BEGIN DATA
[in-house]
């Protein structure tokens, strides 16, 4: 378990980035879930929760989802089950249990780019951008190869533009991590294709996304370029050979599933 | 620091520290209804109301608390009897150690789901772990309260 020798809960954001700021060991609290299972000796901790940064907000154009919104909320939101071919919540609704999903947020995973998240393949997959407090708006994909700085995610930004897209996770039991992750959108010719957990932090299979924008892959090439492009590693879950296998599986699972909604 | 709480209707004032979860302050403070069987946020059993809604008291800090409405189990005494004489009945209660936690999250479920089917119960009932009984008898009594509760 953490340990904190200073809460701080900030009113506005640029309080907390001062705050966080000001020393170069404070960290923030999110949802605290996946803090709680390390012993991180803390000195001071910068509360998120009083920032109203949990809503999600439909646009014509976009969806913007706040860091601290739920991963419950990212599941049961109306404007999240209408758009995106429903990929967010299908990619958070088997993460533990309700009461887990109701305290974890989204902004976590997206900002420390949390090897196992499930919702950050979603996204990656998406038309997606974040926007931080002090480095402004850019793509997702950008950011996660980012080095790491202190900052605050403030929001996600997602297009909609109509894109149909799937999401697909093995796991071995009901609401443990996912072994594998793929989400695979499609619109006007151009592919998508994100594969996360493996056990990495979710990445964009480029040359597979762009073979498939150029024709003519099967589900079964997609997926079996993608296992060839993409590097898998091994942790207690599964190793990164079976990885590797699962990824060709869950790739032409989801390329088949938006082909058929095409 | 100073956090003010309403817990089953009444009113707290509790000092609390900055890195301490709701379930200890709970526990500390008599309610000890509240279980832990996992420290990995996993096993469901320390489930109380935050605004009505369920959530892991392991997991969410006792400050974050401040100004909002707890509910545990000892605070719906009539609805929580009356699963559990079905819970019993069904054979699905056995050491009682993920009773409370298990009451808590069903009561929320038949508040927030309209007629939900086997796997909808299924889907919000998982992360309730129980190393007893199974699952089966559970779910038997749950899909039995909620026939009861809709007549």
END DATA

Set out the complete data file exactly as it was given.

[in-house]
């Protein structure tokens, strides 16, 4: 378990980035879930929760989802089950249990780019951008190869533009991590294709996304370029050979599933 | 620091520290209804109301608390009897150690789901772990309260 020798809960954001700021060991609290299972000796901790940064907000154009919104909320939101071919919540609704999903947020995973998240393949997959407090708006994909700085995610930004897209996770039991992750959108010719957990932090299979924008892959090439492009590693879950296998599986699972909604 | 709480209707004032979860302050403070069987946020059993809604008291800090409405189990005494004489009945209660936690999250479920089917119960009932009984008898009594509760 953490340990904190200073809460701080900030009113506005640029309080907390001062705050966080000001020393170069404070960290923030999110949802605290996946803090709680390390012993991180803390000195001071910068509360998120009083920032109203949990809503999600439909646009014509976009969806913007706040860091601290739920991963419950990212599941049961109306404007999240209408758009995106429903990929967010299908990619958070088997993460533990309700009461887990109701305290974890989204902004976590997206900002420390949390090897196992499930919702950050979603996204990656998406038309997606974040926007931080002090480095402004850019793509997702950008950011996660980012080095790491202190900052605050403030929001996600997602297009909609109509894109149909799937999401697909093995796991071995009901609401443990996912072994594998793929989400695979499609619109006007151009592919998508994100594969996360493996056990990495979710990445964009480029040359597979762009073979498939150029024709003519099967589900079964997609997926079996993608296992060839993409590097898998091994942790207690599964190793990164079976990885590797699962990824060709869950790739032409989801390329088949938006082909058929095409 | 100073956090003010309403817990089953009444009113707290509790000092609390900055890195301490709701379930200890709970526990500390008599309610000890509240279980832990996992420290990995996993096993469901320390489930109380935050605004009505369920959530892991392991997991969410006792400050974050401040100004909002707890509910545990000892605070719906009539609805929580009356699963559990079905819970019993069904054979699905056995050491009682993920009773409370298990009451808590069903009561929320038949508040927030309209007629939900086997796997909808299924889907919000998982992360309730129980190393007893199974699952089966559970779910038997749950899909039995909620026939009861809709007549």